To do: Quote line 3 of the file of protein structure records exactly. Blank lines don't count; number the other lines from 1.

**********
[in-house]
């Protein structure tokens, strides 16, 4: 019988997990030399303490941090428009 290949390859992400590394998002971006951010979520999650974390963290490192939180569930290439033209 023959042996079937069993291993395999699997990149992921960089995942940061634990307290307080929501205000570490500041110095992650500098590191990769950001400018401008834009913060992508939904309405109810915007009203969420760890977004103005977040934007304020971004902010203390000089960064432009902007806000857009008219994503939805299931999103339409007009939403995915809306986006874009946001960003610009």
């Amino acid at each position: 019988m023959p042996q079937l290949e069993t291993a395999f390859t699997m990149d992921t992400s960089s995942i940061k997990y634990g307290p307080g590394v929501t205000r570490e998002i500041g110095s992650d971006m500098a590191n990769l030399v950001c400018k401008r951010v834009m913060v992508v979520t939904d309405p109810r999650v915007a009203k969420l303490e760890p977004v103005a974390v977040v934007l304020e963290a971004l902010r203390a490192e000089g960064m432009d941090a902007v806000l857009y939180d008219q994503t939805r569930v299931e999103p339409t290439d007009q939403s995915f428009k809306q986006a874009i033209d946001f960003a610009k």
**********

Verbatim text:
């Amino acid at each position: 019988m023959p042996q079937l290949e069993t291993a395999f390859t699997m990149d992921t992400s960089s995942i940061k997990y634990g307290p307080g590394v929501t205000r570490e998002i500041g110095s992650d971006m500098a590191n990769l030399v950001c400018k401008r951010v834009m913060v992508v979520t939904d309405p109810r999650v915007a009203k969420l303490e760890p977004v103005a974390v977040v934007l304020e963290a971004l902010r203390a490192e000089g960064m432009d941090a902007v806000l857009y939180d008219q994503t939805r569930v299931e999103p339409t290439d007009q939403s995915f428009k809306q986006a874009i033209d946001f960003a610009k």